Mr. LaLanne said he performed his exercises until he experienced “muscle fatigue,” lifting weights until it was impossible for him to continue. It produced results and, as he put it, “the ego in me” made the effort worthwhile.

“It’s a lifestyle, it’s something you do the rest of your life,” LaLanne said. “How long are you going to keep breathing? How long do you keep eating? You just do it.”

(This post is excerpted from an AP story by Andrew Dalton along with parts of the NY Times Story by Richard Goldstein.

I also found this list of accomplishments. Amazing if even half of them are true:)

1954 Age 40: Swam the length of the San Francisco Golden Gate Bridge underwater with 140 pounds of equipment, including two air tanks, an undisputed world record.

1955 Age 41: Swam, handcuffed, from Alcatraz to Fisherman’s Wharf in San Francisco, CA.

1956 Age 42: Set a world record of 1,033 pushups in 23 minutes on You Asked for It, a TV Show with Art Baker.

1957 Age 43: Swam the treacherous Golden Gate Channel, towing a 2,500-pound cabin cruiser. This involved fighting the cold, swift ocean currents that made the 1 mile swim a 6½ mile test of strength and endurance.

1958 Age 44: Maneuvered a paddleboard 30 miles, 9 hours non-stop from Farallon Islands to the San Francisco shore.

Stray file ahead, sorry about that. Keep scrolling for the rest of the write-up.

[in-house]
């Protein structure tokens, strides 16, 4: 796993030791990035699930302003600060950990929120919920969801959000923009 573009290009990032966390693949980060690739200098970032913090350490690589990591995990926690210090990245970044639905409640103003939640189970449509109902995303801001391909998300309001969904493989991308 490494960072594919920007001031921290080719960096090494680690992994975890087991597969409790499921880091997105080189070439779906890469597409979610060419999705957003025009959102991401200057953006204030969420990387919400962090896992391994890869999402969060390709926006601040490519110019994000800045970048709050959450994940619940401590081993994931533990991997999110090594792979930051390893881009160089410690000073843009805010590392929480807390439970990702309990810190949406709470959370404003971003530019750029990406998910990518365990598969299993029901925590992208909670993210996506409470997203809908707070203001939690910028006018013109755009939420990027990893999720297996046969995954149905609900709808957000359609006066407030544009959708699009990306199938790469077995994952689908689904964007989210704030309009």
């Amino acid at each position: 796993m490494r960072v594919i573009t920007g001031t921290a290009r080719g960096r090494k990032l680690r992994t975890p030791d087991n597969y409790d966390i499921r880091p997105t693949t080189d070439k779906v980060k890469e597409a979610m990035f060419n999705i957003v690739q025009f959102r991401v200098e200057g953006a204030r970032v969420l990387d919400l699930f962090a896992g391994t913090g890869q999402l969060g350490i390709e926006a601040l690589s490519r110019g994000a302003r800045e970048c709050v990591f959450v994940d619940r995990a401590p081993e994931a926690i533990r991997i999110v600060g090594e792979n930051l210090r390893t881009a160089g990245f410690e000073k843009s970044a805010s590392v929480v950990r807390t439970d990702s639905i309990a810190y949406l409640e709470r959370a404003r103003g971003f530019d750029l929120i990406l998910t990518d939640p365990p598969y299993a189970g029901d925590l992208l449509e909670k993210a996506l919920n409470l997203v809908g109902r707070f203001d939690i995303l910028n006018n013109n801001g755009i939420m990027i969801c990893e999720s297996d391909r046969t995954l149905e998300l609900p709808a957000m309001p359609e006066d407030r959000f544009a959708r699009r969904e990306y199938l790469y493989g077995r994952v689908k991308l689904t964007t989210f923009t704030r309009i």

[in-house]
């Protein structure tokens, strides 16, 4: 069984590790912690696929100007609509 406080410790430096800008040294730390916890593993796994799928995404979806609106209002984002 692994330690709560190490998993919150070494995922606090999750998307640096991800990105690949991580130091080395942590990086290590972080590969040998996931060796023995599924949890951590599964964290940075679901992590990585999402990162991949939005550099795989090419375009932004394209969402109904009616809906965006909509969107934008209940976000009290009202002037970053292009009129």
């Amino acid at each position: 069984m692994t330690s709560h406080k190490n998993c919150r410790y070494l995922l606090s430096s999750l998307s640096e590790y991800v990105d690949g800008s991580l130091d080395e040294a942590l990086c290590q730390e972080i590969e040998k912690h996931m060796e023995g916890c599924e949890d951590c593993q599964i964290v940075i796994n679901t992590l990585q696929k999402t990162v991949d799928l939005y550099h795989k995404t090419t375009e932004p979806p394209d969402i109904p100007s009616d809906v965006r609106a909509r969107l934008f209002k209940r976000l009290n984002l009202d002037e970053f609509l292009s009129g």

1959 Age 45: Completed 1,000 pushups and 1,000 chin-ups in 1 hours and 22 minutes.

1974 Age 60: Swam from Alcatraz Island to Fisherman’s Wharf, for a second time handcuffed, shackled and towing a 1,000-pound boat.

1975 Age 61: Swam the length of the Golden Gate Bridge, underwater, for a second time handcuffed, shackled and towing a 1,000-pound boat.

1976 Age 62: Commemorating the Spirit of 76,” swam 1 mile in Long Beach Harbor, handcuffed, shackled and towing 13 boats (representing the 13 original colonies) containing 76 people.

1979 Age 65: Towed 65 boats filled with 6,500-pounds of Lousiana Pacific wood pulp while handcuffed and shackled in Lake Ashinoko, near Tokyo, Japan.

1980 Age 66: Towed 10 boats in North Miami, Florida filled with 77 people for over a mile in less than 1 hour.

1984 Age 70: Handcuffed, shackled and fighting strong winds and currents, towed 70 boats with 70 people from the Queen’s Way Bridge in the Long Beach Harbor to the Queen Mary, 1½ miles.